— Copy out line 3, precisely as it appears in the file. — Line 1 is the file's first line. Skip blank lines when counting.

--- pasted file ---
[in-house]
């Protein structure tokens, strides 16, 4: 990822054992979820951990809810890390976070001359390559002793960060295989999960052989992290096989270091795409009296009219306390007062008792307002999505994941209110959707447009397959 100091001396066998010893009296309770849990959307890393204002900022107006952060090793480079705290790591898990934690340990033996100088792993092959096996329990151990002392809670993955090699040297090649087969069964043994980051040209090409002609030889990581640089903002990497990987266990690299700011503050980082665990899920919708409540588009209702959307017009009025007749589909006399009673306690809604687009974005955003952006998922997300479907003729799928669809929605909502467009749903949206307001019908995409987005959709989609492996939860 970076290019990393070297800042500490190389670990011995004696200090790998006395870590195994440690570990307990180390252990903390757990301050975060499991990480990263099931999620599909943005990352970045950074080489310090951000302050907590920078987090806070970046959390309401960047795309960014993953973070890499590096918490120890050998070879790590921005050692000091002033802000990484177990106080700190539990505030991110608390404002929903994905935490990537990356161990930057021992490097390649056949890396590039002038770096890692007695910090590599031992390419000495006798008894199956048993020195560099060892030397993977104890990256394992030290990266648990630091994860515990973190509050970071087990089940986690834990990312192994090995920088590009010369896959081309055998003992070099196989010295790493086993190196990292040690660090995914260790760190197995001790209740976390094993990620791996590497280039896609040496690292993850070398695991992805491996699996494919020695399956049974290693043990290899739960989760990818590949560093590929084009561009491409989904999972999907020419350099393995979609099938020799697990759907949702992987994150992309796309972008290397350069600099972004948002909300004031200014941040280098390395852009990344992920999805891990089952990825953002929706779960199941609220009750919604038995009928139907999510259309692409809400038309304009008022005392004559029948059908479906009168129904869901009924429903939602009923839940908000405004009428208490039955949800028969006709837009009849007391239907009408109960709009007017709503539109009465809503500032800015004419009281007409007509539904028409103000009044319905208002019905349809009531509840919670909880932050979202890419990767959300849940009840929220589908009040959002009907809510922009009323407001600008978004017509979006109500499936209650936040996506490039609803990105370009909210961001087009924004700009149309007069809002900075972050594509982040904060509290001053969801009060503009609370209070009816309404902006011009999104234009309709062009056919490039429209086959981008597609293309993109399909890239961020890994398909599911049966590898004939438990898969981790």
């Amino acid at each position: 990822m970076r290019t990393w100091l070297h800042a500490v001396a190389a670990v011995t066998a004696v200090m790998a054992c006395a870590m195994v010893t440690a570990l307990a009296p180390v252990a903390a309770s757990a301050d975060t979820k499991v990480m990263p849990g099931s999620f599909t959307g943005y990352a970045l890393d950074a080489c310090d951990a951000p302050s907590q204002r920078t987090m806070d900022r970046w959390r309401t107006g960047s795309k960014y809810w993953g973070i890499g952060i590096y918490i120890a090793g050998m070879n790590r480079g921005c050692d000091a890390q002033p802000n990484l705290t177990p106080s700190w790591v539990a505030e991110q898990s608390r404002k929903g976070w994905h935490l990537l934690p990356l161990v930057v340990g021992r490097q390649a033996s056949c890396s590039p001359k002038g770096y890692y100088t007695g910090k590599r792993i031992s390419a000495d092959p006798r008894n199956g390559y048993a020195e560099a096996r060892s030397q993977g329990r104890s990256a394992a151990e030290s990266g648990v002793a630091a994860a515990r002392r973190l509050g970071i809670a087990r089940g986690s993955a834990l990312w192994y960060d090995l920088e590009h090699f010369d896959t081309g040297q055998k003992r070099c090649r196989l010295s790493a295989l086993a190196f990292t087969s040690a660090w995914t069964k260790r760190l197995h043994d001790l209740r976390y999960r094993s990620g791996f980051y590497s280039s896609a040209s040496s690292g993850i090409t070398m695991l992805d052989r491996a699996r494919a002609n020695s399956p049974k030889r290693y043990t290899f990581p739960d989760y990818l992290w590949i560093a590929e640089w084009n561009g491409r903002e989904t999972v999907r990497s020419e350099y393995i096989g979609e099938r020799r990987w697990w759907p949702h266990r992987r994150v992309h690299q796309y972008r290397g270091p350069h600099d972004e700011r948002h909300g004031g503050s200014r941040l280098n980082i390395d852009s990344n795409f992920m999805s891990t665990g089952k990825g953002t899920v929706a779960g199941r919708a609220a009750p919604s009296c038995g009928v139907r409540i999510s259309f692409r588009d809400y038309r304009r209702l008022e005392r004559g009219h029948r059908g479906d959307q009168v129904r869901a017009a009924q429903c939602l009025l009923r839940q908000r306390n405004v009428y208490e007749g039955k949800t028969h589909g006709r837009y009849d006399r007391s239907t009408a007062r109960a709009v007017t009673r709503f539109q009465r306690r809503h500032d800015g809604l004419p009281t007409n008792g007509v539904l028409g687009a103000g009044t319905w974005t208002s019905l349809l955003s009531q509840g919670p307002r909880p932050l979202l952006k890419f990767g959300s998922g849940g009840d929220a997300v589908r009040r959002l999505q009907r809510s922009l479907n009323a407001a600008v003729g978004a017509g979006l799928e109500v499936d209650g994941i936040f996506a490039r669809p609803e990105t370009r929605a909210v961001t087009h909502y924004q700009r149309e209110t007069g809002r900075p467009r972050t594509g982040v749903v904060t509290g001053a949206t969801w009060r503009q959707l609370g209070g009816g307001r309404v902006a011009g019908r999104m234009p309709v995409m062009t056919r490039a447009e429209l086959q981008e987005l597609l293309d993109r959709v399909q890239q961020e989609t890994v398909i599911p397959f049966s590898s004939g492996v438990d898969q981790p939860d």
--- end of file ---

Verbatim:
């Amino acid at each position: 990822m970076r290019t990393w100091l070297h800042a500490v001396a190389a670990v011995t066998a004696v200090m790998a054992c006395a870590m195994v010893t440690a570990l307990a009296p180390v252990a903390a309770s757990a301050d975060t979820k499991v990480m990263p849990g099931s999620f599909t959307g943005y990352a970045l890393d950074a080489c310090d951990a951000p302050s907590q204002r920078t987090m806070d900022r970046w959390r309401t107006g960047s795309k960014y809810w993953g973070i890499g952060i590096y918490i120890a090793g050998m070879n790590r480079g921005c050692d000091a890390q002033p802000n990484l705290t177990p106080s700190w790591v539990a505030e991110q898990s608390r404002k929903g976070w994905h935490l990537l934690p990356l161990v930057v340990g021992r490097q390649a033996s056949c890396s590039p001359k002038g770096y890692y100088t007695g910090k590599r792993i031992s390419a000495d092959p006798r008894n199956g390559y048993a020195e560099a096996r060892s030397q993977g329990r104890s990256a394992a151990e030290s990266g648990v002793a630091a994860a515990r002392r973190l509050g970071i809670a087990r089940g986690s993955a834990l990312w192994y960060d090995l920088e590009h090699f010369d896959t081309g040297q055998k003992r070099c090649r196989l010295s790493a295989l086993a190196f990292t087969s040690a660090w995914t069964k260790r760190l197995h043994d001790l209740r976390y999960r094993s990620g791996f980051y590497s280039s896609a040209s040496s690292g993850i090409t070398m695991l992805d052989r491996a699996r494919a002609n020695s399956p049974k030889r290693y043990t290899f990581p739960d989760y990818l992290w590949i560093a590929e640089w084009n561009g491409r903002e989904t999972v999907r990497s020419e350099y393995i096989g979609e099938r020799r990987w697990w759907p949702h266990r992987r994150v992309h690299q796309y972008r290397g270091p350069h600099d972004e700011r948002h909300g004031g503050s200014r941040l280098n980082i390395d852009s990344n795409f992920m999805s891990t665990g089952k990825g953002t899920v929706a779960g199941r919708a609220a009750p919604s009296c038995g009928v139907r409540i999510s259309f692409r588009d809400y038309r304009r209702l008022e005392r004559g009219h029948r059908g479906d959307q009168v129904r869901a017009a009924q429903c939602l009025l009923r839940q908000r306390n405004v009428y208490e007749g039955k949800t028969h589909g006709r837009y009849d006399r007391s239907t009408a007062r109960a709009v007017t009673r709503f539109q009465r306690r809503h500032d800015g809604l004419p009281t007409n008792g007509v539904l028409g687009a103000g009044t319905w974005t208002s019905l349809l955003s009531q509840g919670p307002r909880p932050l979202l952006k890419f990767g959300s998922g849940g009840d929220a997300v589908r009040r959002l999505q009907r809510s922009l479907n009323a407001a600008v003729g978004a017509g979006l799928e109500v499936d209650g994941i936040f996506a490039r669809p609803e990105t370009r929605a909210v961001t087009h909502y924004q700009r149309e209110t007069g809002r900075p467009r972050t594509g982040v749903v904060t509290g001053a949206t969801w009060r503009q959707l609370g209070g009816g307001r309404v902006a011009g019908r999104m234009p309709v995409m062009t056919r490039a447009e429209l086959q981008e987005l597609l293309d993109r959709v399909q890239q961020e989609t890994v398909i599911p397959f049966s590898s004939g492996v438990d898969q981790p939860d």